Volkswagen brand head Herbert Diess told reporters after a board meeting at Volkswagen’s lone U.S. plant in Tennessee on Thursday that the fallout from the scandal “is something we need to live with” as the company seeks to regain relevance and market share in the United States.

“The brand suffered a lot worldwide, we are suffering still,” he said. “And for sure we are not through.”

Workers produce vehicles at Volkswagen’s lone U.S. plant in Chattanooga, Tenn., on Thursday, Aug. 31, 2017. (Erik Schelzig/AP)

It has been more than a year since Volkswagen agreed to pay more than $20 billion to settle criminal charges and civil claims related to the company’s sale of nearly 600,000 cars with “defeat devices” designed to beat U.S. emissions tests.

The first batch of retrofitted vehicles includes new 2015 models that went unsold following the cheating revelations. Dealers who received diesels as part of Volkswagen’s buyback program will get the right of first refusal for those vehicles as they enter the used market, said Hinrich J. Woebcken, head of Volkswagen Group of America.

“After that, there are several channels to remarket them in a controlled way, so they don’t come all at once to the market,” he said. “We want to ensure the residual (resale) values of those cars remain stable.”

Higher-mileage and more heavily used vehicles will be scrapped.

The management meeting in Chattanooga comes as Volkswagen ramps up production of the new seven-seat Atlas SUV, the best example so far of the company’s shift away from its small car roots and part of renewed efforts to become a volume brand in the U.S. The goal is to grow market share from below 2 percent to more than 5 percent, Diess said.

“It’s a long term plan, we can’t win America over in two years’ time,” Diess said. “It’s a 10-year plan, but we are committed.”

To get to 5 percent, VW would have to pass Lexus, Mercedes-Benz, Dodge, Ram, Subaru, GMC, Hyundai, Kia and Jeep. All of those brands had less than 5 percent market share as of July 31.

Volkswagen has confirmed it will introduce an electric version of its iconic microbus in 2022, but no decision has been made about where to build it. VW minibuses haven’t been sold in the U.S. since the 1970s, but a prototype of the new version was met with great excitement when Diess showed it off in California last month.

“We have a beautiful heritage with ups and downs, and we have the dreadful history now of the past two years, which was a very difficult period for us,” Diess said. “But we think that we get a second chance from the American customers.”

Any additional U.S. production beyond the Atlas and the Passat sedan would be accommodated at the site of Volkswagen’s existing plant in Chattanooga.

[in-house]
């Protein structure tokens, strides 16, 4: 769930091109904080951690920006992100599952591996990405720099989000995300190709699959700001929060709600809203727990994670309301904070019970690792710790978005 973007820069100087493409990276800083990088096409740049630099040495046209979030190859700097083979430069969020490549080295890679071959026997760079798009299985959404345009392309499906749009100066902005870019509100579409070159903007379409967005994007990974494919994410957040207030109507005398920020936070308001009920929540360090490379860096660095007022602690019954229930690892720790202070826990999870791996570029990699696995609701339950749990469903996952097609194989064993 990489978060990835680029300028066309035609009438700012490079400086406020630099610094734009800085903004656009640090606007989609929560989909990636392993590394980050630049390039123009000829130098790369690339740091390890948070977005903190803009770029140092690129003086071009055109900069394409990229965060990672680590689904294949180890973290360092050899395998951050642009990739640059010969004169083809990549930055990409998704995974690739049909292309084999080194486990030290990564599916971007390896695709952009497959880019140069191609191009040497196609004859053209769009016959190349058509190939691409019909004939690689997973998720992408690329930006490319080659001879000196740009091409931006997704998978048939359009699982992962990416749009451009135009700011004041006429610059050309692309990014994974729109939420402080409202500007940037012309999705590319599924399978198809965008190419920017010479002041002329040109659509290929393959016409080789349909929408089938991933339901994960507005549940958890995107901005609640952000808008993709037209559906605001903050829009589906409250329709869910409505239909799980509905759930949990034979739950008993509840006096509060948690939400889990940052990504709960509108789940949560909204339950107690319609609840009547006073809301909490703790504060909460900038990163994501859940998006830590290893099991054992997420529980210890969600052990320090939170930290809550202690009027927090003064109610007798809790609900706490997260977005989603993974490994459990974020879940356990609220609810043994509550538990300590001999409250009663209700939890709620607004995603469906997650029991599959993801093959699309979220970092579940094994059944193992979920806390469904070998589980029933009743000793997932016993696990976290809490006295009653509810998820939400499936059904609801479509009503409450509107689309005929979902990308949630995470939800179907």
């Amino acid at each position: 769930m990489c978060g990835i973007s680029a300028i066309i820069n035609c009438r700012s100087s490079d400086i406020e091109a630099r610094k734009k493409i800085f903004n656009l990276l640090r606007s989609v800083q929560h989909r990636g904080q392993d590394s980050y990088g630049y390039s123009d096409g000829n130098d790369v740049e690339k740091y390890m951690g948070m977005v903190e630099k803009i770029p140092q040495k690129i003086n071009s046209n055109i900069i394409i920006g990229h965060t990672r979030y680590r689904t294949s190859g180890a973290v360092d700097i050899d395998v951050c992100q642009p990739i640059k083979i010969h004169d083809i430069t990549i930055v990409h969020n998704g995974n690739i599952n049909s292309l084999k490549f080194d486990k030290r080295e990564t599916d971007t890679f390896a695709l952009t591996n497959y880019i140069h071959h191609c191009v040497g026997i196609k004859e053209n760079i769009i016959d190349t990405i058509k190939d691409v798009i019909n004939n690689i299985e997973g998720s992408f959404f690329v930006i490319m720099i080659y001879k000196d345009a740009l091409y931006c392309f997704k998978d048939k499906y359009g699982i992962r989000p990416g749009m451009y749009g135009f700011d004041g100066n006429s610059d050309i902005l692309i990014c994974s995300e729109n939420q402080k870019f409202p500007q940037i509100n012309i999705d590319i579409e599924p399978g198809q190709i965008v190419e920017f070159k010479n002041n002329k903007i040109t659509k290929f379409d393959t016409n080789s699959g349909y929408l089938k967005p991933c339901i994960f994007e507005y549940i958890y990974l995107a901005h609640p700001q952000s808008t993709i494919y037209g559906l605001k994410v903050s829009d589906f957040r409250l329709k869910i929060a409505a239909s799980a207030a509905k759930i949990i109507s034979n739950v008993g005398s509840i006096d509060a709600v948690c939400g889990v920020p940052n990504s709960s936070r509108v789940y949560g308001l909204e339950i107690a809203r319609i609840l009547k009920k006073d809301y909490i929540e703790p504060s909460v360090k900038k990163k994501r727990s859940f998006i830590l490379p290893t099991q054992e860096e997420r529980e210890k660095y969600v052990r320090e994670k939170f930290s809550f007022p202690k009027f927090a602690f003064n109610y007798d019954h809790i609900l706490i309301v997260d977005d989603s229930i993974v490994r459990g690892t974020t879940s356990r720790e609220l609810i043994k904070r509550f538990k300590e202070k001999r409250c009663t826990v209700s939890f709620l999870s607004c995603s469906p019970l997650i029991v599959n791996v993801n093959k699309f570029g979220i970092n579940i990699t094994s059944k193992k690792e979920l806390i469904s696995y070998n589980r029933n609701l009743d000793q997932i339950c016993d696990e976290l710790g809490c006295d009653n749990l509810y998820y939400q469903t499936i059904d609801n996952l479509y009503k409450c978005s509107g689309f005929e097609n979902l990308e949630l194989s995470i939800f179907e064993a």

“We wouldn’t need a new plant,” he said. “This plant still has a lot of capacity, and we want to fill that.”

Volkwagen’s U.S. plans don’t include a pickup truck.

“It would be a very risky move, because American players are so strong,” he said. “We would have to invent something really special, and it’s not really Volkswagen’s heritage.”

Volkswagen’s plans involve giving more flexibility to the North American region to tailor vehicles to local demands. Matthias Erb, the chief engineering officer for Volkswagen’s North American region, said the decentralization of decision-making represents “an unbelievable shift in the culture” at the company long known to be slow to recognize American desires such as cup holders and other creature comforts.

Erb said one example of the new approach was the local decision to call the new SUV the Atlas in North America — it is sold under the Teramont name in other markets.

“We renamed it,” he said. “Five years ago, we would have been fired.”




German regulator probes Daimler, Volkswagen over reports

FRANKFURT — Germany’s financial regulator says it is checking whether automakers Daimler and Volkswagen violated securities disclosure rules by not telling investors about any self-reporting they may have done to regulators about possible collusion.

Media reports have said the companies self-reported to competition authorities as a way of limiting any fines if they are found to have restrained competition. The EU competition authority has said it is evaluating the information.

The BaFin agency said Monday it was checking if the companies violated requirements to tell shareholders as soon as they have information that could affect the stock price.

Der Spiegel magazine reported that German auto companies colluded for years on technical matters including limiting the size of the tanks holding the urea solution used to neutralize pollutants in exhaust gases.




VW executive pleads guilty in emissions scandal

By Corey Williams